Nearby lay a fine, tight flat-weave with white design bands between bright stripes. In the foyer were rugs in subdued palettes with white lattice patterns.

They all popped against Davis' white walls and hardwood floors. And their colorful, geometric designs promised to be a good complement to modern decor.

"When design is fairly simple or maybe quite asymmetrical, Moroccan pile rugs are being used a lot in modernist interiors," said Moroccan-rug dealer Brooke Pickering of Upstate New York. She's sold a number of off-white rugs with a brown or black pattern from a tribal area northeast of Fez. Their hand-spun wool and indigenous character gives them "an organic feeling that's a nice counterpoint" to the hard edges of modern design.

"Both flat-weaves and piles," Pickering said, "have a less formal look than [what we think of as] Orientals, even tribal rugs from other Middle Eastern countries. So they also work well in old houses, country houses, where you're looking for something less formal."

Pickering's contact with Davis dates back at least 10 years, to their collaboration on an episode of a PBS series on rugs. "She's very knowledgeable and enthusiastic," Pickering said, "and is doing some very interesting-sounding things with women."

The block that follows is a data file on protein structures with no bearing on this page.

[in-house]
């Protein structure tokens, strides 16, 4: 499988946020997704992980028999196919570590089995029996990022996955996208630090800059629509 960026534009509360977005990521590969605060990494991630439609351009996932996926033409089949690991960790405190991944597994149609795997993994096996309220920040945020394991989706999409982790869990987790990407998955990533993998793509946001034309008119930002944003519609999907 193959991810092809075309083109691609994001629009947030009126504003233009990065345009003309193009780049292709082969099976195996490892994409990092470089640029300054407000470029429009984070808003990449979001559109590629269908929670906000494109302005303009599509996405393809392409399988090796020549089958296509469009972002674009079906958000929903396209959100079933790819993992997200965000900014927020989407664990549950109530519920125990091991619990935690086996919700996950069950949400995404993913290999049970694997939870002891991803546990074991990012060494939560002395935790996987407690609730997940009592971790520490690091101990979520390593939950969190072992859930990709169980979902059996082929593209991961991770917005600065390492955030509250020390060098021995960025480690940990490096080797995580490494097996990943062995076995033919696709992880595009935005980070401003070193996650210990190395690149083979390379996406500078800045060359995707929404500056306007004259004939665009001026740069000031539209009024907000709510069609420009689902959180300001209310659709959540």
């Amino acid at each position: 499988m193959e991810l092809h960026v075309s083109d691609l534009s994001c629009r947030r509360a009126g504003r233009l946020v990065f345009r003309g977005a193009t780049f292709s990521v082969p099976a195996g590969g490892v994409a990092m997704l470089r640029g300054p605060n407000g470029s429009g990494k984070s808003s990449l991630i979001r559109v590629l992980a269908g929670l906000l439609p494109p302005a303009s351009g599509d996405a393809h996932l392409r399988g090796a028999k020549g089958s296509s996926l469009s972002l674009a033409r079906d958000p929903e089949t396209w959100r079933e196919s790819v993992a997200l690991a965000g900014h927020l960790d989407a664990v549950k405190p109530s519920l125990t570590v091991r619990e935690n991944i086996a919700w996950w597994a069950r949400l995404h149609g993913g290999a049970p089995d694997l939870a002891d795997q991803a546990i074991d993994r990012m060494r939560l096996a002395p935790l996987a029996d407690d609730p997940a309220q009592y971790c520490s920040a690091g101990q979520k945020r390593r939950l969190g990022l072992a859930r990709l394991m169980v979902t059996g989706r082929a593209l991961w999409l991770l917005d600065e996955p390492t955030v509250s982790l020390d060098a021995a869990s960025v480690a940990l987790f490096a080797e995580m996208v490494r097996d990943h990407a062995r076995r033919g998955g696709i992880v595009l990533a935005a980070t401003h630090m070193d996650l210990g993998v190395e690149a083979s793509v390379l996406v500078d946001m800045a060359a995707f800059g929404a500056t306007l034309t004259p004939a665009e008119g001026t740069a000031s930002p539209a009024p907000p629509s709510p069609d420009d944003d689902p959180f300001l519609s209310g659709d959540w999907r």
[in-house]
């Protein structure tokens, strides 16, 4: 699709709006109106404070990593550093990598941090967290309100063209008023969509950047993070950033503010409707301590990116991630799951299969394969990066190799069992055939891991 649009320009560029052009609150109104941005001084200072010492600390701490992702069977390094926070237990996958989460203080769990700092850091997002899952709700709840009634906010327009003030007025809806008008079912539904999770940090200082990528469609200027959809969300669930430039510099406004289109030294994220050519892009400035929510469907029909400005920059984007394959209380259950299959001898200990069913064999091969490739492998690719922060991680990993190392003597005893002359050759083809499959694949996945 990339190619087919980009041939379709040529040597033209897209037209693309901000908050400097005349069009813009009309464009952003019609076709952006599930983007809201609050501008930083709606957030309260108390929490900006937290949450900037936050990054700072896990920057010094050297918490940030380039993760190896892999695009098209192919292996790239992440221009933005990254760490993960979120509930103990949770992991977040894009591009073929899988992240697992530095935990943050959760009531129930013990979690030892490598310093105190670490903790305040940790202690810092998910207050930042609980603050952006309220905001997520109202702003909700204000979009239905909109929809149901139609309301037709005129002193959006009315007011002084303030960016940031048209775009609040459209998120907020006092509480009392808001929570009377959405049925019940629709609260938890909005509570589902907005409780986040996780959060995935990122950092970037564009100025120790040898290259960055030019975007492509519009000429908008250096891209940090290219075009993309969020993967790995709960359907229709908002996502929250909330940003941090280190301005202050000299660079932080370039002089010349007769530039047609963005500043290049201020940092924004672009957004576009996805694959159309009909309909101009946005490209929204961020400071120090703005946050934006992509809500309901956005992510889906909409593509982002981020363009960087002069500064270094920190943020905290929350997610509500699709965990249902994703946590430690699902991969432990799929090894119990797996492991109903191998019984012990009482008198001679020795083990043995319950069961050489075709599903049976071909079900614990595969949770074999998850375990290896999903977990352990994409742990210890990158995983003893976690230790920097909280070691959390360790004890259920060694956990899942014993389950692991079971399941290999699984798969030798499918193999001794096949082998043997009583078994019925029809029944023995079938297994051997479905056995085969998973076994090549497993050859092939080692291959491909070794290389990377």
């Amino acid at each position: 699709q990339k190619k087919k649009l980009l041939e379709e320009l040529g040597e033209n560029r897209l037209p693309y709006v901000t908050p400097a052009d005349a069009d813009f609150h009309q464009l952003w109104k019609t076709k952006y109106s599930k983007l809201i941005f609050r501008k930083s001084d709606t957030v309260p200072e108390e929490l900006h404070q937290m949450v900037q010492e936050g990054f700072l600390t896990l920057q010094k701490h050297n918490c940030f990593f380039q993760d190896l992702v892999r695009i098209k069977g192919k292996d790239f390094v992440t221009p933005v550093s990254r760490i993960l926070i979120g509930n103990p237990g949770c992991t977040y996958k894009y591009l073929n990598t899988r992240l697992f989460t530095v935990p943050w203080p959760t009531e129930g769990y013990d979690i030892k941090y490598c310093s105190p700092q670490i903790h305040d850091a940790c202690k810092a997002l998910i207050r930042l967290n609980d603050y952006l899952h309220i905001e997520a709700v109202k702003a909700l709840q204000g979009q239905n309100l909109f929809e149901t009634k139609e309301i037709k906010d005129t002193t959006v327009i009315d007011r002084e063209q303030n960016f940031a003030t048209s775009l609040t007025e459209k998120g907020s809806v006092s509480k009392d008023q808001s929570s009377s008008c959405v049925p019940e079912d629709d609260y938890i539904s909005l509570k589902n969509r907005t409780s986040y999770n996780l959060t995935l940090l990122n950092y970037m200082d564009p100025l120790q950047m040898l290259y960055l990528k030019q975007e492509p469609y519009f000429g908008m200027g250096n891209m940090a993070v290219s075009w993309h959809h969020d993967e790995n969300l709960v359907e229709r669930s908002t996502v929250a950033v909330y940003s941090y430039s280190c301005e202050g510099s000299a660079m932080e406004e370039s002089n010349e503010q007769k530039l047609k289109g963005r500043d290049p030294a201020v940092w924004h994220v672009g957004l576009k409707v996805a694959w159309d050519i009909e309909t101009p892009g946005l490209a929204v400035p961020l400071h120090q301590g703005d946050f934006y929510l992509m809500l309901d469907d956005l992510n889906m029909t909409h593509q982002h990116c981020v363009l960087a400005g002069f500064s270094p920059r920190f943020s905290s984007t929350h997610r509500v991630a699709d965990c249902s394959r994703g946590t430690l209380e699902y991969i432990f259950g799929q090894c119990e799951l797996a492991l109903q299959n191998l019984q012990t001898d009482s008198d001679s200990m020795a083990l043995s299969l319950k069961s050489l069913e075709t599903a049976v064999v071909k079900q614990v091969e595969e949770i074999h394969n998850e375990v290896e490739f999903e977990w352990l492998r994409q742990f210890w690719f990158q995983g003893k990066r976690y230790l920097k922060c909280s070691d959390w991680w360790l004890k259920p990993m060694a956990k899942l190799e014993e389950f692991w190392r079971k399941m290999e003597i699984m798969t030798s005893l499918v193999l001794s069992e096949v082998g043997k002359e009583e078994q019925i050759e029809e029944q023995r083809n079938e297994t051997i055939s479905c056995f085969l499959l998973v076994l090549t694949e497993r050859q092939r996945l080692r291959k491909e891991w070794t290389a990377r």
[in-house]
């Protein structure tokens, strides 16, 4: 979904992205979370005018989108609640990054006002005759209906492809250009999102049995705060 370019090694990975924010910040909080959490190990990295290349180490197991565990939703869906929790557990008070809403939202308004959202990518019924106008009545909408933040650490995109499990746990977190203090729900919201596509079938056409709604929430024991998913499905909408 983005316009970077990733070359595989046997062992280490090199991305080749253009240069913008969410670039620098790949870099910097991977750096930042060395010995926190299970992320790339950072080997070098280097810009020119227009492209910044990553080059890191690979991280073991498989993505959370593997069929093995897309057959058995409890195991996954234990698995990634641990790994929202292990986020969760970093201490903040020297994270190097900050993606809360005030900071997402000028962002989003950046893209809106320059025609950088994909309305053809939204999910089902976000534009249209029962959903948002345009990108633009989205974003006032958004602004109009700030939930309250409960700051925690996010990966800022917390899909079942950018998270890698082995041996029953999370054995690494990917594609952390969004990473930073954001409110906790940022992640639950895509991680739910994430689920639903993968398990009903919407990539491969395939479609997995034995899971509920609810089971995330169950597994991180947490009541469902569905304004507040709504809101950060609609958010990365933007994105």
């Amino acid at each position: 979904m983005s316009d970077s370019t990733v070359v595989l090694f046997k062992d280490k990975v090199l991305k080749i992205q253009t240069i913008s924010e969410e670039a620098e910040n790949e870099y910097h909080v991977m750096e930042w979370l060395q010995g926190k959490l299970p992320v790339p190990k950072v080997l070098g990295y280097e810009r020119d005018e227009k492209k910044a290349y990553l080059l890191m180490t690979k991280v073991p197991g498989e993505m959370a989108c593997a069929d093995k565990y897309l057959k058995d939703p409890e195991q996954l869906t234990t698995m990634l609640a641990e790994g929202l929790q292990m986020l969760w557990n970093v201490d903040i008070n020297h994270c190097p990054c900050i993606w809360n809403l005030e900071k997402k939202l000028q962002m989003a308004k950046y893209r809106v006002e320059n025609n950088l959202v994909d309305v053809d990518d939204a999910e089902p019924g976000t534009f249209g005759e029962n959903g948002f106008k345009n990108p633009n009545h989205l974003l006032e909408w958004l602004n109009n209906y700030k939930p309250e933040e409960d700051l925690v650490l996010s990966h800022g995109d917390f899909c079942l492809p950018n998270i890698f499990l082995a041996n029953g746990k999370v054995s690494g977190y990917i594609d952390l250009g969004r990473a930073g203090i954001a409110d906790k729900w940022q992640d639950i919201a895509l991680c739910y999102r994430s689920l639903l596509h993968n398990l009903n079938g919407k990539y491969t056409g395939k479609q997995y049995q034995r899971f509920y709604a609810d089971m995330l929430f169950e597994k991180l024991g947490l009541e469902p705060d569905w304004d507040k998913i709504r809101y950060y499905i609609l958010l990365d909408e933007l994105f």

Davis' idea grew from her experiences bringing back pieces to sell to friends and colleagues who admired the distinctive handicrafts in her home. Then, in 1994, she branched out to the Internet, to see whether people would buy on the basis of an online image.

The answer was yes, but to launch her pro bono project, she needed to find enough fine weavers in one locale. She encountered them during the summer of 2001, while working in N'kob for an American organization, teaching rural people how to set up a village development association.

A year later, she noticed impressive weaving from Ben Smim in an exhibition at the university in Ifrane, where she was teaching, and added that village to her Web site.

The project is time-consuming. Davis spends two hours processing each order, with e-mail to customers and e-mail and phone calls to her two Moroccan contacts. They're both Berber but understand Davis' fluent Arabic.

Weavers set their own prices for the rugs. The online price reflects that, plus shipping and handling, and a small amount to fund village projects in N'kob (for N'kob rugs) and to compensate Davis' contact in Ben Smim (for those rugs). Refunds can be made.

Sounds like Davis is still idealistic after all these years.

"I really want to make this work," she said. "I see it as a pilot project for isolated peoples worldwide, selling their crafts on the Internet and making a living. I'd like to get a grant to make it sustainable."
Contact staff writer Diane Goldsmith at 215-854-2474 or dgoldsmith@phillynews.com.

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Story Source: Philly.com